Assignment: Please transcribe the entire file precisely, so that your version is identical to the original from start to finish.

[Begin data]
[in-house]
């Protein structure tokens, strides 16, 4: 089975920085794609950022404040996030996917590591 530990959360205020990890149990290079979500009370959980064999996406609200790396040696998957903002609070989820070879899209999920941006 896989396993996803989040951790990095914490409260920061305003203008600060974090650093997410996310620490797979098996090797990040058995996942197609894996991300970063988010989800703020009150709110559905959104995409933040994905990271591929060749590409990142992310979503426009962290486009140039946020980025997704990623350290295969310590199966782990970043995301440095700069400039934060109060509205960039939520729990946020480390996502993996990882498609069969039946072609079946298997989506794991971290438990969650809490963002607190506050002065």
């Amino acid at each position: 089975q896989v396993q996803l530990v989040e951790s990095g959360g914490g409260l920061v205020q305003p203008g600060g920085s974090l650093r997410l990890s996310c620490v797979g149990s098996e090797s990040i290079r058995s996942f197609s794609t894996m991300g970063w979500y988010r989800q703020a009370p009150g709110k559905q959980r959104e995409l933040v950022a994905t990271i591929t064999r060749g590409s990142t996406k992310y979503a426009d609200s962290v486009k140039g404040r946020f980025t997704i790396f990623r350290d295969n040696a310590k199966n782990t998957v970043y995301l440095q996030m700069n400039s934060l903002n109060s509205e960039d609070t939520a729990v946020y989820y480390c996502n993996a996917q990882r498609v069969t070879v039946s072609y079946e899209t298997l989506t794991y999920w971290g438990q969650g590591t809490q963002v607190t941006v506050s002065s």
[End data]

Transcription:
[in-house]
């Protein structure tokens, strides 16, 4: 089975920085794609950022404040996030996917590591 530990959360205020990890149990290079979500009370959980064999996406609200790396040696998957903002609070989820070879899209999920941006 896989396993996803989040951790990095914490409260920061305003203008600060974090650093997410996310620490797979098996090797990040058995996942197609894996991300970063988010989800703020009150709110559905959104995409933040994905990271591929060749590409990142992310979503426009962290486009140039946020980025997704990623350290295969310590199966782990970043995301440095700069400039934060109060509205960039939520729990946020480390996502993996990882498609069969039946072609079946298997989506794991971290438990969650809490963002607190506050002065």
């Amino acid at each position: 089975q896989v396993q996803l530990v989040e951790s990095g959360g914490g409260l920061v205020q305003p203008g600060g920085s974090l650093r997410l990890s996310c620490v797979g149990s098996e090797s990040i290079r058995s996942f197609s794609t894996m991300g970063w979500y988010r989800q703020a009370p009150g709110k559905q959980r959104e995409l933040v950022a994905t990271i591929t064999r060749g590409s990142t996406k992310y979503a426009d609200s962290v486009k140039g404040r946020f980025t997704i790396f990623r350290d295969n040696a310590k199966n782990t998957v970043y995301l440095q996030m700069n400039s934060l903002n109060s509205e960039d609070t939520a729990v946020y989820y480390c996502n993996a996917q990882r498609v069969t070879v039946s072609y079946e899209t298997l989506t794991y999920w971290g438990q969650g590591t809490q963002v607190t941006v506050s002065s």